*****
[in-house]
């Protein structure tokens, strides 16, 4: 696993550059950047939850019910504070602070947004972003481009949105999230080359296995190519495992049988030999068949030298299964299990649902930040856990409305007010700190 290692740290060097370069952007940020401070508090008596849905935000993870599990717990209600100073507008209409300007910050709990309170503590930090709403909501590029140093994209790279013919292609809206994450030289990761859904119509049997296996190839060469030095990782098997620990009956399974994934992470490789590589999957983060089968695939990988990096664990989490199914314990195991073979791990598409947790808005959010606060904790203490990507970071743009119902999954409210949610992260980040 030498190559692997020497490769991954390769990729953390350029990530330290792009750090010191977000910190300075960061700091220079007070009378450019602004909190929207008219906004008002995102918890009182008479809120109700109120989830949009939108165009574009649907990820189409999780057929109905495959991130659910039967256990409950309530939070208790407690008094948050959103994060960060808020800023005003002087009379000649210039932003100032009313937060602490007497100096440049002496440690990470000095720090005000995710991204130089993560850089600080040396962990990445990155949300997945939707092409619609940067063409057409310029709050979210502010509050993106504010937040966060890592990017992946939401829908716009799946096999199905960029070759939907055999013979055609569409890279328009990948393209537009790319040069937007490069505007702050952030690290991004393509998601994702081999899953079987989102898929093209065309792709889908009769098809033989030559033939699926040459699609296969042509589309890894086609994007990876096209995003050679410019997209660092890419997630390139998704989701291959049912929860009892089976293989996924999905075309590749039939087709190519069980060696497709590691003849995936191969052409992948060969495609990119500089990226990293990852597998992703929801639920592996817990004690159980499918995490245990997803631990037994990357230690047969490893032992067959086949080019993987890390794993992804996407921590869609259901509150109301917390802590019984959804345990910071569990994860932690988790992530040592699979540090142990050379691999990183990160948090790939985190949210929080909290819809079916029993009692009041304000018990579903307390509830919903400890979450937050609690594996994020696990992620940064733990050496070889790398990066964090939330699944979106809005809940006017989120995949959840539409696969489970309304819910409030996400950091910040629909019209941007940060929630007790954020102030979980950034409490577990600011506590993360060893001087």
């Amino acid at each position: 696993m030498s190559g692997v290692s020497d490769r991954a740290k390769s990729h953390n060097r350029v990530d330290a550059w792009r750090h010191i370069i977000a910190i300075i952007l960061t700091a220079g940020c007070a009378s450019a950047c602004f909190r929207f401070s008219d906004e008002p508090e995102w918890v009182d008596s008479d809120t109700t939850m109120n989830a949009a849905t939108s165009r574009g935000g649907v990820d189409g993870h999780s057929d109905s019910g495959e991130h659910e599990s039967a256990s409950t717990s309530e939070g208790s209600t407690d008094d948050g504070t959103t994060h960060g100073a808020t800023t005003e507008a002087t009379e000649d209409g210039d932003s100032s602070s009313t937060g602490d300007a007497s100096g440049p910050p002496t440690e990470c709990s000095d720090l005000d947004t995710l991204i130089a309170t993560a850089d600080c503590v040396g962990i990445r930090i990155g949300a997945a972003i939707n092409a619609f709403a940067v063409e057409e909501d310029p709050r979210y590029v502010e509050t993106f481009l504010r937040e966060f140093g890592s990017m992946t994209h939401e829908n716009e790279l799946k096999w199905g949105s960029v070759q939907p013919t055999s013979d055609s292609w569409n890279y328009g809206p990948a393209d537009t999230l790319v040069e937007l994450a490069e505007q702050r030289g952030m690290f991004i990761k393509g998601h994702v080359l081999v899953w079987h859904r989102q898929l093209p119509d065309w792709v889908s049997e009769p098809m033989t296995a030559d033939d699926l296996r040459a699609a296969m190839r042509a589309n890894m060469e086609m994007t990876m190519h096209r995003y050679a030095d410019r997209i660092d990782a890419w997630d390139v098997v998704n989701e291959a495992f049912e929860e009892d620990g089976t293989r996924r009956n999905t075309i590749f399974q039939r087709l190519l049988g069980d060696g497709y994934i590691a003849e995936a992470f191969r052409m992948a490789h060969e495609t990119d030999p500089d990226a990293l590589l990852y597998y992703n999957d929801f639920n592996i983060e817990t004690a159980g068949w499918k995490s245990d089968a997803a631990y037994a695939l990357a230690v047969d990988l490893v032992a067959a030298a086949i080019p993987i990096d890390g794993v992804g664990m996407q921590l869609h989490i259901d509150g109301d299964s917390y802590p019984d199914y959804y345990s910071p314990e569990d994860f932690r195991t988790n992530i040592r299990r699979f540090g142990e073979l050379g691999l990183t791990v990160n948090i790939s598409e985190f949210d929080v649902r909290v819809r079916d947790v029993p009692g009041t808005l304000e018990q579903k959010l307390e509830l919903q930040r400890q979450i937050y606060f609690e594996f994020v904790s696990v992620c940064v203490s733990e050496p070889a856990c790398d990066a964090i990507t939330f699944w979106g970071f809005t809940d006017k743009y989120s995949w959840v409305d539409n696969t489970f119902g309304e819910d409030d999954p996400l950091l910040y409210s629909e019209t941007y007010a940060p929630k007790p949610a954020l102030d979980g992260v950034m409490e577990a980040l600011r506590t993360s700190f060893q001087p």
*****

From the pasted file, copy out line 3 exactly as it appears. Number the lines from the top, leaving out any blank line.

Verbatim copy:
């Amino acid at each position: 696993m030498s190559g692997v290692s020497d490769r991954a740290k390769s990729h953390n060097r350029v990530d330290a550059w792009r750090h010191i370069i977000a910190i300075i952007l960061t700091a220079g940020c007070a009378s450019a950047c602004f909190r929207f401070s008219d906004e008002p508090e995102w918890v009182d008596s008479d809120t109700t939850m109120n989830a949009a849905t939108s165009r574009g935000g649907v990820d189409g993870h999780s057929d109905s019910g495959e991130h659910e599990s039967a256990s409950t717990s309530e939070g208790s209600t407690d008094d948050g504070t959103t994060h960060g100073a808020t800023t005003e507008a002087t009379e000649d209409g210039d932003s100032s602070s009313t937060g602490d300007a007497s100096g440049p910050p002496t440690e990470c709990s000095d720090l005000d947004t995710l991204i130089a309170t993560a850089d600080c503590v040396g962990i990445r930090i990155g949300a997945a972003i939707n092409a619609f709403a940067v063409e057409e909501d310029p709050r979210y590029v502010e509050t993106f481009l504010r937040e966060f140093g890592s990017m992946t994209h939401e829908n716009e790279l799946k096999w199905g949105s960029v070759q939907p013919t055999s013979d055609s292609w569409n890279y328009g809206p990948a393209d537009t999230l790319v040069e937007l994450a490069e505007q702050r030289g952030m690290f991004i990761k393509g998601h994702v080359l081999v899953w079987h859904r989102q898929l093209p119509d065309w792709v889908s049997e009769p098809m033989t296995a030559d033939d699926l296996r040459a699609a296969m190839r042509a589309n890894m060469e086609m994007t990876m190519h096209r995003y050679a030095d410019r997209i660092d990782a890419w997630d390139v098997v998704n989701e291959a495992f049912e929860e009892d620990g089976t293989r996924r009956n999905t075309i590749f399974q039939r087709l190519l049988g069980d060696g497709y994934i590691a003849e995936a992470f191969r052409m992948a490789h060969e495609t990119d030999p500089d990226a990293l590589l990852y597998y992703n999957d929801f639920n592996i983060e817990t004690a159980g068949w499918k995490s245990d089968a997803a631990y037994a695939l990357a230690v047969d990988l490893v032992a067959a030298a086949i080019p993987i990096d890390g794993v992804g664990m996407q921590l869609h989490i259901d509150g109301d299964s917390y802590p019984d199914y959804y345990s910071p314990e569990d994860f932690r195991t988790n992530i040592r299990r699979f540090g142990e073979l050379g691999l990183t791990v990160n948090i790939s598409e985190f949210d929080v649902r909290v819809r079916d947790v029993p009692g009041t808005l304000e018990q579903k959010l307390e509830l919903q930040r400890q979450i937050y606060f609690e594996f994020v904790s696990v992620c940064v203490s733990e050496p070889a856990c790398d990066a964090i990507t939330f699944w979106g970071f809005t809940d006017k743009y989120s995949w959840v409305d539409n696969t489970f119902g309304e819910d409030d999954p996400l950091l910040y409210s629909e019209t941007y007010a940060p929630k007790p949610a954020l102030d979980g992260v950034m409490e577990a980040l600011r506590t993360s700190f060893q001087p």